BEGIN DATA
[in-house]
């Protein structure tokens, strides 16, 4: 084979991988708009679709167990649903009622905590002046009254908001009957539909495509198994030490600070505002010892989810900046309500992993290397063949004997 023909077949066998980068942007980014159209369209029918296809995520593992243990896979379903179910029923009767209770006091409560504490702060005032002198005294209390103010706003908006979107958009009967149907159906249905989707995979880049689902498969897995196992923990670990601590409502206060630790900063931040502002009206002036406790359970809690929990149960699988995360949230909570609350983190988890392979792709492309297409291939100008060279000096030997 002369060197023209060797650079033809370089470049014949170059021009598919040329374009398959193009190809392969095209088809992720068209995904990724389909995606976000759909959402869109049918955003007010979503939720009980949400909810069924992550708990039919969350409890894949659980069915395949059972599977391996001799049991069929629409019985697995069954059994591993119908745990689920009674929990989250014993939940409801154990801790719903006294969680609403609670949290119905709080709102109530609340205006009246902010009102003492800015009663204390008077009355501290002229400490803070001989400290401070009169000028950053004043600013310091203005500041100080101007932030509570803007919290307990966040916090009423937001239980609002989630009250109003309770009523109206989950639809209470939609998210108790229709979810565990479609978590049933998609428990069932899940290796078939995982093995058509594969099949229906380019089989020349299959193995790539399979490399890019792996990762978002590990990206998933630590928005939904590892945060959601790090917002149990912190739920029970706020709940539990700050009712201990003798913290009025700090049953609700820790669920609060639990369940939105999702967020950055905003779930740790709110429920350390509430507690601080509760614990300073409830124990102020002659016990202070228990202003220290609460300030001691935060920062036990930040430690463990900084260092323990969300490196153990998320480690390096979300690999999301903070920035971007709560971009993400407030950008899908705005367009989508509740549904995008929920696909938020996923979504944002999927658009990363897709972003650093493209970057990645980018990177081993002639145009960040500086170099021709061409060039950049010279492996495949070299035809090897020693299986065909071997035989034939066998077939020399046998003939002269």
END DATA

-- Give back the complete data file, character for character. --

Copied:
[in-house]
């Protein structure tokens, strides 16, 4: 084979991988708009679709167990649903009622905590002046009254908001009957539909495509198994030490600070505002010892989810900046309500992993290397063949004997 023909077949066998980068942007980014159209369209029918296809995520593992243990896979379903179910029923009767209770006091409560504490702060005032002198005294209390103010706003908006979107958009009967149907159906249905989707995979880049689902498969897995196992923990670990601590409502206060630790900063931040502002009206002036406790359970809690929990149960699988995360949230909570609350983190988890392979792709492309297409291939100008060279000096030997 002369060197023209060797650079033809370089470049014949170059021009598919040329374009398959193009190809392969095209088809992720068209995904990724389909995606976000759909959402869109049918955003007010979503939720009980949400909810069924992550708990039919969350409890894949659980069915395949059972599977391996001799049991069929629409019985697995069954059994591993119908745990689920009674929990989250014993939940409801154990801790719903006294969680609403609670949290119905709080709102109530609340205006009246902010009102003492800015009663204390008077009355501290002229400490803070001989400290401070009169000028950053004043600013310091203005500041100080101007932030509570803007919290307990966040916090009423937001239980609002989630009250109003309770009523109206989950639809209470939609998210108790229709979810565990479609978590049933998609428990069932899940290796078939995982093995058509594969099949229906380019089989020349299959193995790539399979490399890019792996990762978002590990990206998933630590928005939904590892945060959601790090917002149990912190739920029970706020709940539990700050009712201990003798913290009025700090049953609700820790669920609060639990369940939105999702967020950055905003779930740790709110429920350390509430507690601080509760614990300073409830124990102020002659016990202070228990202003220290609460300030001691935060920062036990930040430690463990900084260092323990969300490196153990998320480690390096979300690999999301903070920035971007709560971009993400407030950008899908705005367009989508509740549904995008929920696909938020996923979504944002999927658009990363897709972003650093493209970057990645980018990177081993002639145009960040500086170099021709061409060039950049010279492996495949070299035809090897020693299986065909071997035989034939066998077939020399046998003939002269």